Bid rigging involves groups of firms conspiring to raise prices or lower the quality of the goods or services offered in public tenders. Although illegal, this anti-competitive practice continues to cost governments and taxpayers billions of dollars every year across OECD countries.
OECD countries spend approximately 12% of their GDP in public procurement. This percentage can be higher in developing countries. The elimination of bid rigging could help reduce procurement prices by 20% or more.
If you wish to know what bid rigging is and how to fight bid rigging in public procurement, here is a 2-hour online course, free of charge, that can be followed at your own pace in English or Arabic.
The 2012 Recommendation on Fighting Bid Rigging in Public Procurement
On 17 July 2012, the OECD Council adopted a Recommendation on Fighting Bid Rigging in Public Procurement that calls for governments to assess their public procurement laws and practices at all levels of government in order to promote more effective procurement and reduce the risk of bid rigging in public tenders.
The Recommendation is a step forward in the fight against collusion in public procurement that the OECD has been leading for a long time especially through the 2009 Guidelines for Fighting bid rigging in Public Procurement and the work related to its dissemination worldwide.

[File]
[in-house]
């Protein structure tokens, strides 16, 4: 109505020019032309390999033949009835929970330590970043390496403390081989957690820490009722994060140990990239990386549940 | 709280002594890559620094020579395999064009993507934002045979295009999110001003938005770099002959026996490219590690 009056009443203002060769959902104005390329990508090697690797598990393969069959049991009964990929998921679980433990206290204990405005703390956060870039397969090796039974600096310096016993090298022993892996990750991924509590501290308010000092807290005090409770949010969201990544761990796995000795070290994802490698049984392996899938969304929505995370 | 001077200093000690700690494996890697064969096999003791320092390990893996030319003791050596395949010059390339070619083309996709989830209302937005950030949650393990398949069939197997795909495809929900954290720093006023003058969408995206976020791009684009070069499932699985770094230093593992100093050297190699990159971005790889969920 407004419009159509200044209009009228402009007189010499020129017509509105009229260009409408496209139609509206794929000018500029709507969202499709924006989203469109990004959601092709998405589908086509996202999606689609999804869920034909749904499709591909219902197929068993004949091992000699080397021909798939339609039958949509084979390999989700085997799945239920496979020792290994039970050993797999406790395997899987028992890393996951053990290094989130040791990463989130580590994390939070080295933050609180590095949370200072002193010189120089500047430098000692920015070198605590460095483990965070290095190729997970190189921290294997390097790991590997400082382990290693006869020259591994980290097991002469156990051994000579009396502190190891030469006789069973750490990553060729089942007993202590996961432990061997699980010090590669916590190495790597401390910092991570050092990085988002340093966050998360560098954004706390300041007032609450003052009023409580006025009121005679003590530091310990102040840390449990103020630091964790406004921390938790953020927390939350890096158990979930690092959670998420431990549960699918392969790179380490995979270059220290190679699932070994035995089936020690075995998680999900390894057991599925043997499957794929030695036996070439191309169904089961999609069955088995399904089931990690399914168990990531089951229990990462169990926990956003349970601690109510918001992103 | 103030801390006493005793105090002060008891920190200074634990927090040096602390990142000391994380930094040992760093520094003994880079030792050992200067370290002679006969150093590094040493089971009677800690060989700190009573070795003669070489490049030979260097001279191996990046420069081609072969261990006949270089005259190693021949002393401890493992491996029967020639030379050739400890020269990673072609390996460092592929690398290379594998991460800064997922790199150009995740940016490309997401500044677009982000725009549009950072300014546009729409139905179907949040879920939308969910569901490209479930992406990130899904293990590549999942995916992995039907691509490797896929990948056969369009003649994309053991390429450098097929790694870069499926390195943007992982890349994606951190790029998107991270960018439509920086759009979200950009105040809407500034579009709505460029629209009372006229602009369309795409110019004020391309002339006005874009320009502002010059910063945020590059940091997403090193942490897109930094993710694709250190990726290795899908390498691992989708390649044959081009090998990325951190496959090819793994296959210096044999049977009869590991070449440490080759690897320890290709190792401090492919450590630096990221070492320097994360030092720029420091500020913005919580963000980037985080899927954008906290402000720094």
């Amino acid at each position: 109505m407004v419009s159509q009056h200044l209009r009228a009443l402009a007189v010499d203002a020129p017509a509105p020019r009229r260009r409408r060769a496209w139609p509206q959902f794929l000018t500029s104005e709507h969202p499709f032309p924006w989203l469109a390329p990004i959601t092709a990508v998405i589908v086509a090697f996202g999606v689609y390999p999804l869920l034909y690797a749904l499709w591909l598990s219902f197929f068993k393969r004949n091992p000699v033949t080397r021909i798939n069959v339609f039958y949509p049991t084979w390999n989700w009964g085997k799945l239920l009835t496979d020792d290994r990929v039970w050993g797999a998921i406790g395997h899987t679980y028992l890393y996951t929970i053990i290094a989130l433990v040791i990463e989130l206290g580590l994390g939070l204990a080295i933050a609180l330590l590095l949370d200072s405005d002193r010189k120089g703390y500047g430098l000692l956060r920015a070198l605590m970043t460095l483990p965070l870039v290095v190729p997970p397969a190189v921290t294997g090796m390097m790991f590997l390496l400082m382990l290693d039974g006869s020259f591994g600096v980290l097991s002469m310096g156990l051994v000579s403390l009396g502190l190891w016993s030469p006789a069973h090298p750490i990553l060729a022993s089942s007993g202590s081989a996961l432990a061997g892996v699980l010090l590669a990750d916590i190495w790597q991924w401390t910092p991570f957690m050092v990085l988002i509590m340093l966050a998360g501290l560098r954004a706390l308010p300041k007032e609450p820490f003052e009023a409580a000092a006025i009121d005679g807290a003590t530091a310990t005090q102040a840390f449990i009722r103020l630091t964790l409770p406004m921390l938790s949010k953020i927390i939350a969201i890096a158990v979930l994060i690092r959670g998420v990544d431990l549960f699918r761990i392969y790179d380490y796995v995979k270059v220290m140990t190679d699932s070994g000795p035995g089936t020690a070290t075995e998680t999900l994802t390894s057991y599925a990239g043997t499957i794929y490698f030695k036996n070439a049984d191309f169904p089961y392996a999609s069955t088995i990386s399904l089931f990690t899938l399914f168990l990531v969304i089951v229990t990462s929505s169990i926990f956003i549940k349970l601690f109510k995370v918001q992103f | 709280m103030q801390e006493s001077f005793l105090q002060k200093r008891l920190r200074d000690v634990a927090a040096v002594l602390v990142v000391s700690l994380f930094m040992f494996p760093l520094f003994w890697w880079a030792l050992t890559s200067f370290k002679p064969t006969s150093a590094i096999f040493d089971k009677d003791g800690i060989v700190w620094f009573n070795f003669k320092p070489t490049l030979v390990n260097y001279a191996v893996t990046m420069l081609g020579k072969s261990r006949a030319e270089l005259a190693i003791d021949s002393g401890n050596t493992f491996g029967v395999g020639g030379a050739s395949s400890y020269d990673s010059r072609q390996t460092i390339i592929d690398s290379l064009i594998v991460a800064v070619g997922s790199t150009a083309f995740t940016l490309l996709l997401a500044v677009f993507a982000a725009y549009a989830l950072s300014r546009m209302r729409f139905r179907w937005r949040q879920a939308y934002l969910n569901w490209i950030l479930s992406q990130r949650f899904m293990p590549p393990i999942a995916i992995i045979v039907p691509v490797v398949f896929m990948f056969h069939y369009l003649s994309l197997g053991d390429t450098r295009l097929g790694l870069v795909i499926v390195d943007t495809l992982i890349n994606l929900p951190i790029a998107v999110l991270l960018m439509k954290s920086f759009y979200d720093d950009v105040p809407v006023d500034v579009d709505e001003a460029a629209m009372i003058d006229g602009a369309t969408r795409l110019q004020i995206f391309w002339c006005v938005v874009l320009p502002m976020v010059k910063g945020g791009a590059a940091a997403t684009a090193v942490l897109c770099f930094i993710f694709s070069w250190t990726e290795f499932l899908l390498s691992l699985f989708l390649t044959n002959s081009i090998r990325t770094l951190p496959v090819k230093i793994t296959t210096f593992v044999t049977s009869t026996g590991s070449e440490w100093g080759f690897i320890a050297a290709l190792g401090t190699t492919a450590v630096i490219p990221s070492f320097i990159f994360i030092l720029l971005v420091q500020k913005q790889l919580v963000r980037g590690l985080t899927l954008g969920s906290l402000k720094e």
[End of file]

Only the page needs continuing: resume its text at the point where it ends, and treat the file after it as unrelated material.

The OECD Guidelines for Fighting Bid Rigging in Public Procurement
First adopted in 2009, the OECD Guidelines for Fighting Bid Rigging in Public Procurement are available for download in 26 different languages.
They are designed to reduce the risks of bid rigging through careful design of the procurement process and to detect bid rigging conspiracies during the procurement process.
The OECD reviews national and sector-specific public procurement regimes, to guide and support countries in combatting collusive practices. As part of these reviews or independently, the OECD develops wide-ranging capacity building programmes on fighting bid rigging in procurement, including workshops and training manuals, for public procurement, budget and internal control officials.
Mexico was one of the first countries to partner with the OECD to improve its procurement practices and step up its fight against bid rigging. In January 2011, Mexico's Social Security Institute signed a Memorandum of Understanding with the OECD and Mexico's competition authority, thus becoming the first public agency to formally commit to adopt and implement the OECD Guidelines for Fighting Bid Rigging in Public Procurement. Read more about the Mexico-OECD partnership for fighting bid rigging in government contracts.
Permanent URL: www.oecd.org/competition/bidrigging
Report on Implementing the OECD Recommendation on Fighting Bid Rigging, 2016 (also available in French)
Construction Industry, 2008